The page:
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New Warnings on Energy Drinks


In the last decade, the market for so-called energy drinks has grown rapidly. These beverages are often advertised as nutritious, and some contain vitamins or herbal extracts. But their main ingredients are sugar and caffeine – and lots of both. And, Rose Hoban reports, that can be bad for your health.

Nutritionist Dee Rollins with Baylor University in Texas says she's aware of more than 200 energy drinks that are on the market. She says the amount of caffeine they contain can be amazingly high. "Some of these energy drinks run a couple of hundred milligrams of caffeine per one drink," she says.

But many drink manufacturers don't advertise the amount of caffeine contained in the drinks. So, she warns, people drinking them could easily be taking in too much of this powerful, central nervous system stimulant.

"A small amount increases our awareness, decreases our fatigue, makes us feel a little bit better," Rollins explains. "Generally 250 milligrams a day [is] what would in America be recognized as safe to take. A [level of] 300 milligrams is often considered excessive."

Some energy drinks contain over 200 milligrams of caffeine in one bottle. Rollins worries that when people finish drinking that bottle, they don't realize they've just consumed close to the daily limit of caffeine. Add to that just a single cup of coffee – containing between 80 to 120 milligrams of caffeine – and a person can quickly end up over the recommended limit.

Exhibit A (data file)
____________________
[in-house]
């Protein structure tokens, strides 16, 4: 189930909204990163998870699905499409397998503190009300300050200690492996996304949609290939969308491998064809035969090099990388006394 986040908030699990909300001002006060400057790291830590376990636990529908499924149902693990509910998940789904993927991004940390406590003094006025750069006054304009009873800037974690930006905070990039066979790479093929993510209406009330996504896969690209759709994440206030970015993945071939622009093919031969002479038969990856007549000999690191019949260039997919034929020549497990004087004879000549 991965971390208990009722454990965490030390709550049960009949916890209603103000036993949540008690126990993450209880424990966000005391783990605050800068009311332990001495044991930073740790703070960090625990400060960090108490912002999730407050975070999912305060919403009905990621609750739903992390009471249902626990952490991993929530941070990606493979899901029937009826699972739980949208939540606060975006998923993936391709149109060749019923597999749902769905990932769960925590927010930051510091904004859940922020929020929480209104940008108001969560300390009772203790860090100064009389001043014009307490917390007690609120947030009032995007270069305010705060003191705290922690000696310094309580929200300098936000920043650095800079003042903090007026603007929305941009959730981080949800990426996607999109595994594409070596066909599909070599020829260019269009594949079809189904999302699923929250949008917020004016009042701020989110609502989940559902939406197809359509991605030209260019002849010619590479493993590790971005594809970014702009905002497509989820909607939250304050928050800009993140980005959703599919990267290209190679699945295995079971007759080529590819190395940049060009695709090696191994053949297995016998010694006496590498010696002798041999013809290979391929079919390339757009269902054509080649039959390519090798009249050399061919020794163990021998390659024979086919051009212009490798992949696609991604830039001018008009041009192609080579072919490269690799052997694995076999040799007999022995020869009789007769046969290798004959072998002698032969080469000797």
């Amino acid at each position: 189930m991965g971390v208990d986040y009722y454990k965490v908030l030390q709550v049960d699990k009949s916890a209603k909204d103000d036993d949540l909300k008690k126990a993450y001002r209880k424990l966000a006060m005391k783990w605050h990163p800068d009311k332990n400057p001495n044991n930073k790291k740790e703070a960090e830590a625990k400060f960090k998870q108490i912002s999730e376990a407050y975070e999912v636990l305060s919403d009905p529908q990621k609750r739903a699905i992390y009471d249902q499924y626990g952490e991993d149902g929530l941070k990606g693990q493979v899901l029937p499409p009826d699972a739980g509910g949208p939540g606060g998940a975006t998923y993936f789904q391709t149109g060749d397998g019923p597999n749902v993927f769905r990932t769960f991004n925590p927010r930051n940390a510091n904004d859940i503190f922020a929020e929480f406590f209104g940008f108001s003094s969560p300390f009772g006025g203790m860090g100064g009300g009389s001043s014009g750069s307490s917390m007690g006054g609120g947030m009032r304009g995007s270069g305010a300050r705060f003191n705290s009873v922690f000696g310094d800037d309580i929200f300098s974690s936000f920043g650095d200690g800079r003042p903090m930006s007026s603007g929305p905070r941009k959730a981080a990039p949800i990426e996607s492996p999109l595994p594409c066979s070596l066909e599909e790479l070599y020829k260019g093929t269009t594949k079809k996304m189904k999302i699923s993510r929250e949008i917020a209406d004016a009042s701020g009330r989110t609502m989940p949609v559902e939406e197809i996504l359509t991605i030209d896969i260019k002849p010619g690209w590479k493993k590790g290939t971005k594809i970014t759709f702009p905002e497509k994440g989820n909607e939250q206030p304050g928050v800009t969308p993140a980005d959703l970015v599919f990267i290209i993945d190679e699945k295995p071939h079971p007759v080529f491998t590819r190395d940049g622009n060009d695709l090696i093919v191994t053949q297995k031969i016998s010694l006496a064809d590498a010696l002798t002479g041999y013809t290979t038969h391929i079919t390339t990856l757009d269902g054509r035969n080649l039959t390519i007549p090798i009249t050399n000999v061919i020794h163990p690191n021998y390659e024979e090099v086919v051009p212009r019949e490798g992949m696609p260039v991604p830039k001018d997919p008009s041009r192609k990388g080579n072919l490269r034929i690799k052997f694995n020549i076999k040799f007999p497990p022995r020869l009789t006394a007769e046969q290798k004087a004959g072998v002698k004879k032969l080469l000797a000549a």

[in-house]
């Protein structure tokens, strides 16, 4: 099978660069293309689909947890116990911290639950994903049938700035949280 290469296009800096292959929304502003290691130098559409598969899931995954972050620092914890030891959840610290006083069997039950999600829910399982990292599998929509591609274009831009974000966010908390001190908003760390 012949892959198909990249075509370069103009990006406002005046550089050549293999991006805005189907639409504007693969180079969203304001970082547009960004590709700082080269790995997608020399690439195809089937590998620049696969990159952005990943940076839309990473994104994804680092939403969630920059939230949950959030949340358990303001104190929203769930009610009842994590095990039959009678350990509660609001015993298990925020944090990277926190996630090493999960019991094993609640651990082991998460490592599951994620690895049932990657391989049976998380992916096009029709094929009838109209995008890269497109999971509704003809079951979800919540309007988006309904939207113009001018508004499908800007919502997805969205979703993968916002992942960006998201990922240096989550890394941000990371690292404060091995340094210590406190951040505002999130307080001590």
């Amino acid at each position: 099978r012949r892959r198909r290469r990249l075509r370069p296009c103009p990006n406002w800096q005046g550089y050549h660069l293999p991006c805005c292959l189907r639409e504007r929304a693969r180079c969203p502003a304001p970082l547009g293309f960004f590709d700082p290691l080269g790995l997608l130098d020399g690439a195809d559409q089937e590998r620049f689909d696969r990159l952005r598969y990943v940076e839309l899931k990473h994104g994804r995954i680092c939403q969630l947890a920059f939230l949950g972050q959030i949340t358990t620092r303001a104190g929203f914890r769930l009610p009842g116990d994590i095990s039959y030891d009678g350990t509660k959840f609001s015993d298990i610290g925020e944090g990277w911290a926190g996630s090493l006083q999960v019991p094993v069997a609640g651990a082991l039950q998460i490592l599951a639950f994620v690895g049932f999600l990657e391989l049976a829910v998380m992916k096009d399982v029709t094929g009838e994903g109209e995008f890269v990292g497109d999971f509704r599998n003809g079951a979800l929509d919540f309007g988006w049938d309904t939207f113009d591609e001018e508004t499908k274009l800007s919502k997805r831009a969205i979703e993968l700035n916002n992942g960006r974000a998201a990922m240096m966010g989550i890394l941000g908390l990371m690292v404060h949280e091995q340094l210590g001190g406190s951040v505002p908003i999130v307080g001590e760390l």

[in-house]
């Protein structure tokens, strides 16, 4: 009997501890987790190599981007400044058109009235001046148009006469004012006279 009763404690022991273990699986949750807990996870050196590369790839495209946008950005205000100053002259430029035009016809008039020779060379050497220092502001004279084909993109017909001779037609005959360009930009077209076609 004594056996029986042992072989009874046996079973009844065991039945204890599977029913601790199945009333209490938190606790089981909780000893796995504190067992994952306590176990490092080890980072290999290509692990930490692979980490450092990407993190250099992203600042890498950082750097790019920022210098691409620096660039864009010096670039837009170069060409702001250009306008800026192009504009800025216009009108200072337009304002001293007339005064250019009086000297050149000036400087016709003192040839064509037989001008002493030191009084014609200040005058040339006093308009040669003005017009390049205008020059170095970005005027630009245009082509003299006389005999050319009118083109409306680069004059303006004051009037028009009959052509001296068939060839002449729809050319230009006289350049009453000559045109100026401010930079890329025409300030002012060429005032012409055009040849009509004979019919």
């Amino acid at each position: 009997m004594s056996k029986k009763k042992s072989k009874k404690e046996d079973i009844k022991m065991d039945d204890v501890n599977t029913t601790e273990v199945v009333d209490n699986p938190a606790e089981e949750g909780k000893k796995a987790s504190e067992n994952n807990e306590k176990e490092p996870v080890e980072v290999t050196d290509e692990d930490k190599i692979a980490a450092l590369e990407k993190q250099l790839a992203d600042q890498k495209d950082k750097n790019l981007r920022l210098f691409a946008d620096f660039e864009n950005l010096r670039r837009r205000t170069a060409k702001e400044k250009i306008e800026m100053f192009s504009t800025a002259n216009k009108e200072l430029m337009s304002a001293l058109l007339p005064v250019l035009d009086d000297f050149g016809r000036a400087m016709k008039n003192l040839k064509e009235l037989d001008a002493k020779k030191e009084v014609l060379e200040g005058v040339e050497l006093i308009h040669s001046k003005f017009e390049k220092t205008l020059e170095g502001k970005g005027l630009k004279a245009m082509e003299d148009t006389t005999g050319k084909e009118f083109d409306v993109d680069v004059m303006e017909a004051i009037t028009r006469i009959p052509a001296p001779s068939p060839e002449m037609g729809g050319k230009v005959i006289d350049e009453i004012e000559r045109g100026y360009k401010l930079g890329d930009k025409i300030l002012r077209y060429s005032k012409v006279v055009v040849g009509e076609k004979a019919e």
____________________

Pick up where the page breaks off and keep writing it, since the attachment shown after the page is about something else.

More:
Rollins says researchers have found that topping 250 milligrams of caffeine in a day can lead to health problems, and symptoms such as nervousness, headaches, increased heart rate, and higher blood pressure. "The more we take, the more symptoms we might have, depending on the genetics of the person," she explains. "We might have G.I. [gastro-intestinal] irritation – that would be the gut, the stomach, the intestines; we might have diarrhea. If we take too much we might actually move into depression; insomnia is not uncommon, [nor is] poor concentration."

Too much caffeine has been found to contribute to changes in heart rhythm. Rollins says psychiatrists have also found that caffeine can exacerbate symptoms in people with mental health problems, such as depression, bipolar disorder, anxiety and sleep problems.

Rollins says the way to avoid taking in too much caffeine is to know how much caffeine is in an energy drink, and to drink them in moderation.

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